New Zealand singer-songwriter Andrew Keoghan makes a smooth melding of many genres with subtle pop sensibilities. His 2011 debut Arctic Tales Divide was excellent, as was this year’s single “Stuck In Melodies.” He’s back today with “Everything,” a soothing bass-driven joint with surrounding synths that shimmer, sparkle, and warp around quick, sparse guitar stabs and heavy-handed drums for a wonderful arrangement. Coupled with deceptively piercing and contemplative lyrics delivered through Keoghan’s silky tenor, the soundscape makes for an engaging and challenging experience. I’d attempt to tell you exactly what this song is about, but I couldn’t detail any better than Keoghan has himself:
“Everything” is about my first year in Brooklyn, living in Bed Stuy. The first night I couldn’t sleep. There were two couples making love on the second floor. It sounded like avant-garde jazz, with varying tempos and flurries of passion sounds set against a backdrop of dogs barking and police sirens.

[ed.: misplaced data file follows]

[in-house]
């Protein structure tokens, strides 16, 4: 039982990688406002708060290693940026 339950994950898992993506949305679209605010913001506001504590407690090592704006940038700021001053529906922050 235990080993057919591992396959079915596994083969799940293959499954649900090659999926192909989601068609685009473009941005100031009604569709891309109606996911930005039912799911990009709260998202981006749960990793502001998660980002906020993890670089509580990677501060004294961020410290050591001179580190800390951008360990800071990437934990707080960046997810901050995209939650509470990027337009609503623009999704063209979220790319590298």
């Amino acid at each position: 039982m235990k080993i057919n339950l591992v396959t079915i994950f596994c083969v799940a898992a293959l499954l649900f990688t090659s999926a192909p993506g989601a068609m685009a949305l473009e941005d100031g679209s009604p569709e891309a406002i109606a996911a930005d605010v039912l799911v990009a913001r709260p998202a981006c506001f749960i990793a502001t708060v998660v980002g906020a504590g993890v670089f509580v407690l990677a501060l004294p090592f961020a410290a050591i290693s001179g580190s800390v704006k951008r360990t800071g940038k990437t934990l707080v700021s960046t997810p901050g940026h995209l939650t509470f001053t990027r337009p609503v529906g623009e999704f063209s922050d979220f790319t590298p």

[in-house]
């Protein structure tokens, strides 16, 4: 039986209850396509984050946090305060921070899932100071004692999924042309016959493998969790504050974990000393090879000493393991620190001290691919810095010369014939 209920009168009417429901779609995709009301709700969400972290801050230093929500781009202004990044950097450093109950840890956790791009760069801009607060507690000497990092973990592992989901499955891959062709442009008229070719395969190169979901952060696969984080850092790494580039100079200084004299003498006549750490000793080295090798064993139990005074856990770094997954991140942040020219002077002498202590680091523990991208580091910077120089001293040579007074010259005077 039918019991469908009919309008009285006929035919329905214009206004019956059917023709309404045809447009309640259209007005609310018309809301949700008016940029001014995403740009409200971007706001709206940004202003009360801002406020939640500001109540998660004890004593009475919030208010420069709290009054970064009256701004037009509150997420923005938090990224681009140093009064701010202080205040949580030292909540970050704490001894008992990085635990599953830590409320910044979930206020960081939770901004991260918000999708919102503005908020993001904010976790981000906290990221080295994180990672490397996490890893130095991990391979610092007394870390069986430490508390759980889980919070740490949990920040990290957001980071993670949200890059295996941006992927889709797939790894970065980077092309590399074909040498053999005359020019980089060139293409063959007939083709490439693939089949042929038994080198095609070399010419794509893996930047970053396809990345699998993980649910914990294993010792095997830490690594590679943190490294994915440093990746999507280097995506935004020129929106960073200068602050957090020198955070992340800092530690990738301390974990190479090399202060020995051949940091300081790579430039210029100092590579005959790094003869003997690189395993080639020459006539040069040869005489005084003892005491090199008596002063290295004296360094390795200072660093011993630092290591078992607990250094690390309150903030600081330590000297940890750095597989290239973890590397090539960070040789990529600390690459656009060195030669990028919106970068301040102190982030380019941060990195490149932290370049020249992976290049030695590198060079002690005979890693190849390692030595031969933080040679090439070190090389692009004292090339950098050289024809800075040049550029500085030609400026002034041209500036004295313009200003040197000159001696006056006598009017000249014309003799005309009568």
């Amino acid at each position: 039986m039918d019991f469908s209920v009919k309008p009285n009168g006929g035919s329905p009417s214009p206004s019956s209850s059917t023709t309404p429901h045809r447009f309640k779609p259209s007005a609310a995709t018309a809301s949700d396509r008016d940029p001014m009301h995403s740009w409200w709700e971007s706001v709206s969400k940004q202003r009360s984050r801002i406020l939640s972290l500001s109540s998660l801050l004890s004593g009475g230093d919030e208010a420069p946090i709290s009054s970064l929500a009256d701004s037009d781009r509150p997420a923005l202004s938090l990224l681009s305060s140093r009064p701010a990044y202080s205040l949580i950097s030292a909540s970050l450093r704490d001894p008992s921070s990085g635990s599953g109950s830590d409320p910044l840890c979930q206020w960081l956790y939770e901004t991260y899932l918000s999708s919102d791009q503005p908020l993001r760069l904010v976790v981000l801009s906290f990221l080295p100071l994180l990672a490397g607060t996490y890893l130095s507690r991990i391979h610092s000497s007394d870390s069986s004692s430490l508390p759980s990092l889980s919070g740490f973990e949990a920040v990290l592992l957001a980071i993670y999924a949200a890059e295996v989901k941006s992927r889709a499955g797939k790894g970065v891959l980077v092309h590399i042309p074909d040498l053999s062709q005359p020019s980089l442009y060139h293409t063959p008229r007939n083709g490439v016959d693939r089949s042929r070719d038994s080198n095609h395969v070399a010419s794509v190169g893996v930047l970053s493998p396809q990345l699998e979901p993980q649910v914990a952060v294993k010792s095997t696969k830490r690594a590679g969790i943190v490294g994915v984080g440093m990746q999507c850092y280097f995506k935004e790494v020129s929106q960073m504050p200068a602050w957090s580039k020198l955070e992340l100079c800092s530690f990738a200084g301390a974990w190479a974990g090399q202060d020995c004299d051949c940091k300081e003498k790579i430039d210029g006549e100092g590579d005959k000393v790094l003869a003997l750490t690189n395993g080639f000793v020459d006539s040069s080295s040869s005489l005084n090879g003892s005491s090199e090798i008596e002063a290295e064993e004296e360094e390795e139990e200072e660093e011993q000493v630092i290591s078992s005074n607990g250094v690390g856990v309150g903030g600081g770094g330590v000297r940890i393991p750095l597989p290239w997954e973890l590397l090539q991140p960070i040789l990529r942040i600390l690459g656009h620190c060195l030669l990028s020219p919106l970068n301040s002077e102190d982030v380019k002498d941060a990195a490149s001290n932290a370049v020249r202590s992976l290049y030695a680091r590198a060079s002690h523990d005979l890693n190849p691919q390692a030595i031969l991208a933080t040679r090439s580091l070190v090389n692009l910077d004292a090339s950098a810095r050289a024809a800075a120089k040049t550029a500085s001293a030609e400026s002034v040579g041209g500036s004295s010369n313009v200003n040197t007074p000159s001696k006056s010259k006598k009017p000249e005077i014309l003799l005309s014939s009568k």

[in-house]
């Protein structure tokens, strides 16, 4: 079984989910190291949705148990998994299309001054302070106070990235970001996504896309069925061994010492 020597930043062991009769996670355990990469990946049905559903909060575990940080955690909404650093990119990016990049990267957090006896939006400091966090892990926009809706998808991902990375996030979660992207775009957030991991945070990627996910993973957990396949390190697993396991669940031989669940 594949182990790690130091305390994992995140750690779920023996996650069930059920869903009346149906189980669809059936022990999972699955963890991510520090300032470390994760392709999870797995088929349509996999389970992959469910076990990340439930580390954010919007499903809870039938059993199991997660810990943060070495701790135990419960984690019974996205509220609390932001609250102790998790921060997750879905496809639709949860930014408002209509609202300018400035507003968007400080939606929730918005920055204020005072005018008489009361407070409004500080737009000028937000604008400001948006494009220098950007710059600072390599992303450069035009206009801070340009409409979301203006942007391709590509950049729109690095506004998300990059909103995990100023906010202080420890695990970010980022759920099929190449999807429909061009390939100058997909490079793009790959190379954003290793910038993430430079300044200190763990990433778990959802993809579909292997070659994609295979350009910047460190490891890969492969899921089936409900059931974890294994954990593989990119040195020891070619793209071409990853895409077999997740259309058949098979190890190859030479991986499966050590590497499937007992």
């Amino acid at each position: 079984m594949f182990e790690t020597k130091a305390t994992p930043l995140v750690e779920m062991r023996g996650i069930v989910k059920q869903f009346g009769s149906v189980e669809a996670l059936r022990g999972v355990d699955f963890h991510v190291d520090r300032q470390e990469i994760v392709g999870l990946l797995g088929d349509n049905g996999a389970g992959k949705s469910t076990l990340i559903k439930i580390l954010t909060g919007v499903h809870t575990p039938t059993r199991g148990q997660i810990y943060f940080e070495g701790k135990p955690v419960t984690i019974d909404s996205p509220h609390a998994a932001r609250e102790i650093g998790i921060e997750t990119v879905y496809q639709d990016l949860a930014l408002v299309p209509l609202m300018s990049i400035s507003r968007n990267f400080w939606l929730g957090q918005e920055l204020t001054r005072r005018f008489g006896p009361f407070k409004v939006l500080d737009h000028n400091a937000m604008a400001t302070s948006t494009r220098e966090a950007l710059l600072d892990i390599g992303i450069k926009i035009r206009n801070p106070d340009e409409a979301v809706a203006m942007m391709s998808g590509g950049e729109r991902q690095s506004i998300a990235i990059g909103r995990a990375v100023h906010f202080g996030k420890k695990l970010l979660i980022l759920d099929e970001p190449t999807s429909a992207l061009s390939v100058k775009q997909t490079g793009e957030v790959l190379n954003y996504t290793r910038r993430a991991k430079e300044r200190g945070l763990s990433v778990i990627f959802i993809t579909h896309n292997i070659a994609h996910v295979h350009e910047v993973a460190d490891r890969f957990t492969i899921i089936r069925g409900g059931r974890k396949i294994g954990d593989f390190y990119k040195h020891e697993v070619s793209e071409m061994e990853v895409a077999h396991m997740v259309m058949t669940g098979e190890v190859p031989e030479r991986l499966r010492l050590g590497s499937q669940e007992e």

And it’s those sirens that made me acutely aware that much bigger problems than my own existed. Here I was, listening to people make the ultimate expression of love, while outside there was pain, death, people’s lives cut short because of the color of their skin. I pondered how we can be so loving towards another human being, but inflict such hatred.
The chorus of the song is about the sun’s appearance heralding in some kind renewed hope, but optimism’s not enough. We seem to be good at expressing outrage initially, without making meaningful reform. The chorus “Everything everything everything” is the burden we all share until there’s broader attitudinal change and eradication of racism and bigotry.